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White Paper Spotlights Safe, Appropriate Methadone Use in Hospice and Palliative Care

Publication offers guidance for hospice and palliative care practitioners that aims to maximize benefits and minimize risks of methadone therapy in patients with serious illness.

Bottle of methadone oral solution against a black background.

By Malissa Carroll
July 2, 2019

More than a dozen experts across the fields of hospice and palliative care came together to publish a white paper that offers guidelines for the safe and appropriate use of methadone in patients near the end-of-life. Led by Mary Lynn McPherson, PharmD, MA, MDE, BCPS, CPE, professor and executive director of advanced post-graduate education in palliative care in the Department of Pharmacy Practice and Science (PPS) at the University of Maryland School of Pharmacy, and Kathryn Walker, PharmD, BCPS, CPE, associate professor in PPS at the School, the expert team aimed to build on recommendations issued by the American Pain Society, the College on Problems of Drug Dependence, and the Heart Rhythm Society in 2014.

The paper – titled “Safe and Appropriate Use of Methadone in Hospice and Palliative Care: Expert Consensus White Paper” – was published in the March issue of the Journal of Pain and Symptom Management.

“Methadone is a highly valuable opioid in our armamentarium for treating pain,” says McPherson. “However, it is a drug that requires special attention to dosing and monitoring how patients respond. Many organizations have published guidelines that speak to the safe and effective use of methadone when treating patients with chronic, non-cancer pain. Our goal was to apply our knowledge to patients who have a serious illness, or who might be very close to the end-of-life, to help health care practitioners gain some consistency in dosing and selecting appropriate candidates for this therapy.”

Methadone is an opioid pain reliever that is often used to treat severe pain in people who are expected to need consistent pain relief over an extended period of time. It possesses a number of unique features that make it an attractive option to alleviate pain in patients with serious illnesses, including a long duration of action; the availability of different dosage formulations, such as tablets and oral solutions; and low cost.

However, the exponential increase in opioid-related deaths reported in recent years has raised concerns about the safety of methadone. “Treatment with methadone can be magical, but a lot of practitioners are fearful of the drug. Our goal was to remove some of the fear factor and help health care practitioners embrace a consistent approach to dosing methadone and selecting patients appropriate for this therapy,” says McPherson.

The white paper follows the 2014 publication of the methadone safety guidelines established by the American Pain Society, College on Problems of Drug Dependence, and Heart Rhythm Society, which did not address the use of methadone to relieve severe pain among hospice and palliative care patients.

“The guidelines published by the American Pain Society and its peer organizations informed a lot of decision making around methadone and how to use it safely, but they focused on populations whose long-term survival was much greater than that of the patients that we treat in hospice and palliative care,” says Walker. “We wanted to be able to tell other hospice and palliative care clinicians what they ought to do, and also what is safe to do, in a space where not a lot of strong evidence is available to guide such decision making. My hope is that our recommendations help support these clinicians in their efforts to do what is best for their patients when trying to manage their symptoms.”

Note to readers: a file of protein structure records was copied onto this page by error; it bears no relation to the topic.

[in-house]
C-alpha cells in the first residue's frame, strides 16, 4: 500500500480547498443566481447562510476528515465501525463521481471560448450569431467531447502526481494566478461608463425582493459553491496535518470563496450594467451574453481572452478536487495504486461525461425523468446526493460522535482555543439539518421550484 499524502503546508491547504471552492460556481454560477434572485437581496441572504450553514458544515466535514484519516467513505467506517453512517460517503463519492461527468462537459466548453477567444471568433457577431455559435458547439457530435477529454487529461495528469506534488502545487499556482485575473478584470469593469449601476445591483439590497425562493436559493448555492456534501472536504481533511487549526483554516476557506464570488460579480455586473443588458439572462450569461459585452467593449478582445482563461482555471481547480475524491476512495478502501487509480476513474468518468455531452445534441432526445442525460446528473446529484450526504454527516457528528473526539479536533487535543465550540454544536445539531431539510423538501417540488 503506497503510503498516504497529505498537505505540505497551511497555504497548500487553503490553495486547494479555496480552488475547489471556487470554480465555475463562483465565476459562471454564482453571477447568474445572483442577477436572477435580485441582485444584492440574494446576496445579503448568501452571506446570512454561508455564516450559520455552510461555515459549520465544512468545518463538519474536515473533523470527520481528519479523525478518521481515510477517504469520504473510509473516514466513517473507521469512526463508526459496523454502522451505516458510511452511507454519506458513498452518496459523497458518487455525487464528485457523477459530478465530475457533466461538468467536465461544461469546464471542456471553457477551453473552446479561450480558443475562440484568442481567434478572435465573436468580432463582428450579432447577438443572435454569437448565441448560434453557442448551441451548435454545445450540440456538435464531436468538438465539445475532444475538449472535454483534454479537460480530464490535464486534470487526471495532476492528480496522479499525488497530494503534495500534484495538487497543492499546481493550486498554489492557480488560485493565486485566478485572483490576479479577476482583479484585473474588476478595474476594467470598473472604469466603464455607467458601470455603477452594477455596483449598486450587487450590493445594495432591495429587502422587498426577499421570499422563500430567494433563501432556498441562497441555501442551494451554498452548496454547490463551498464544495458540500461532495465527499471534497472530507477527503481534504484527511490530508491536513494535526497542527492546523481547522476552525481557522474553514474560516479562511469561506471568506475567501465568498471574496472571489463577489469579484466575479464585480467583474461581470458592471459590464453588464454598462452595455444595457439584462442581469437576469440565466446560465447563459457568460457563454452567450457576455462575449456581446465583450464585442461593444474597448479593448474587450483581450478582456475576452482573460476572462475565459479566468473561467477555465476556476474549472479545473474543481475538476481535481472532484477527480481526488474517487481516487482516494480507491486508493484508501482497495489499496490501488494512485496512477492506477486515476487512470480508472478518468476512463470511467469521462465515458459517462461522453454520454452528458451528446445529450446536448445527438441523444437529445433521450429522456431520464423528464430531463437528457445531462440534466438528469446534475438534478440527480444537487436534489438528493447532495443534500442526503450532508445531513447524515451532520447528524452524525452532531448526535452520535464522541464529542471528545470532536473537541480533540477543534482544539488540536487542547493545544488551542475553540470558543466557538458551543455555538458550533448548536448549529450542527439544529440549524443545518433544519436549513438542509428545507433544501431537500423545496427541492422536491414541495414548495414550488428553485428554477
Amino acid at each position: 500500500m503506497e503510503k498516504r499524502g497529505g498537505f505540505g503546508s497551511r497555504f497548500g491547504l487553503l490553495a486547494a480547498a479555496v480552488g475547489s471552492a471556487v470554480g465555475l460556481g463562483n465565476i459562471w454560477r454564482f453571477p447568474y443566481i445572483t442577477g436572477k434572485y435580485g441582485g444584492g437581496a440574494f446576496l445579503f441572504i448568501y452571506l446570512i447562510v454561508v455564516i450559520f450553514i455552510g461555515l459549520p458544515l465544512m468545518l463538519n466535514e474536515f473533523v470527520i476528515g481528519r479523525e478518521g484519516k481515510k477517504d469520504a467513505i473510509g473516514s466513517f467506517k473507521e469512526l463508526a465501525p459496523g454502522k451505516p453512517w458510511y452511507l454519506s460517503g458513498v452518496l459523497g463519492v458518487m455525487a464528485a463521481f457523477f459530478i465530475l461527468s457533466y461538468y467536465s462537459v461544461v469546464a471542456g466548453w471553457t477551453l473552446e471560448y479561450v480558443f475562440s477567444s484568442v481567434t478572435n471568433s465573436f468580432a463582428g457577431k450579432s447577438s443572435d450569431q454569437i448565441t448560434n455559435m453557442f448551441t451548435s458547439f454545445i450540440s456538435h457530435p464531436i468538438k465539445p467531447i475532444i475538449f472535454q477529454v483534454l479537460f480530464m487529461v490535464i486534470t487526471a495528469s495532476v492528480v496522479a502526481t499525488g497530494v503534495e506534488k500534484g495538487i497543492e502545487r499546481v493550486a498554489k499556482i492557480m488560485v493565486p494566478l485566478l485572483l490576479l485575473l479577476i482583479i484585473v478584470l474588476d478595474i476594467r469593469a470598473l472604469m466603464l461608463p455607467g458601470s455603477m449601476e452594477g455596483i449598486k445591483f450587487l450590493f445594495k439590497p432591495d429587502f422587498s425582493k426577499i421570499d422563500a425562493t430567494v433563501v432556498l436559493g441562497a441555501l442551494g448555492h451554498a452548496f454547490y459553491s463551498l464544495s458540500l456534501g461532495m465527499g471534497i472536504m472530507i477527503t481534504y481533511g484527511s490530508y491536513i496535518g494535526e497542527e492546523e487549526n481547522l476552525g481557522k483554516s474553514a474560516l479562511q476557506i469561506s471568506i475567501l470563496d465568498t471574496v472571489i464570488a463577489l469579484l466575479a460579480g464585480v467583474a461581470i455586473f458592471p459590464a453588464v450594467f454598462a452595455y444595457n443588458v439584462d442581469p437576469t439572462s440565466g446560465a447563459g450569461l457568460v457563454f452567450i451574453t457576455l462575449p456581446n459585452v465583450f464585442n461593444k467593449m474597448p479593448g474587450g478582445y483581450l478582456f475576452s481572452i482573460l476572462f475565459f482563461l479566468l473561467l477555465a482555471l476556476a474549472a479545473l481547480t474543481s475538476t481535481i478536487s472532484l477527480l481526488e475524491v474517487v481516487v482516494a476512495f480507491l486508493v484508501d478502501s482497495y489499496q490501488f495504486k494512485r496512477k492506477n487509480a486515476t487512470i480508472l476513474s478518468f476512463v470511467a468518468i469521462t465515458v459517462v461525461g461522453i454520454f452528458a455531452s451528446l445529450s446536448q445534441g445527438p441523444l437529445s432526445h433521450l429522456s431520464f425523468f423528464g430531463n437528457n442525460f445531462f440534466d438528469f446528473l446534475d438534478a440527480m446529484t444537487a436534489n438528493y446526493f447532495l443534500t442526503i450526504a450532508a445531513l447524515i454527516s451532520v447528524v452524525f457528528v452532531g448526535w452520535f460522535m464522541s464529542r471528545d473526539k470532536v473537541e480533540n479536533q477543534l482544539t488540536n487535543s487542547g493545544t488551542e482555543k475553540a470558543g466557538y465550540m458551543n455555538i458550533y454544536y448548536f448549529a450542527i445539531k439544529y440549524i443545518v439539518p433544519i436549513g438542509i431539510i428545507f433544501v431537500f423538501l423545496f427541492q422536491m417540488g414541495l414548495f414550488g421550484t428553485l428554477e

The authors – who spanned the disciplines of medicine, nursing, and pharmacy – conducted an extensive review of the existing literature surrounding methadone use in patients at the end-of-life, combining the findings with their knowledge and firsthand experience using methadone in hospice and palliative care settings across the United States and Canada to achieve consensus for the white paper. The guidelines included in the publication address a number of important topics, including how to select patients who might be appropriate candidates for methadone, how to correctly dose methadone for those patients, and how to monitor patients who have been prescribed methadone. The publication also examined how to treat patients with a history of substance use disorder, monitor for drug interactions, use alternate routes of administration, and provide patient, family, and caregiver education.

The authors aimed to help health care providers in the fields of hospice and palliative care maximize the benefit and minimize the risks associated with methadone therapy in patients with advanced illness.  They noted that, while the benefits and risks for each medication prescribed to patients must be carefully considered, it is important to understand how those elements of care can change as a patient approaches the end of his or her life. “For a patient with advanced illness, the benefits and burdens associated with drug therapy may shift as his or her goals of care change. The benefits might be even greater, while the burdens become less burdensome and more acceptable to the patient and his or her family,” says McPherson.

Health care providers who are interested in learning more about best practices for methadone use in hospice and palliative care patients are encouraged to apply to the online Master of Science and Graduate Certificates in Palliative Care program at the School of Pharmacy, for which understanding safe and effective methadone use in this patient population is a required competency.

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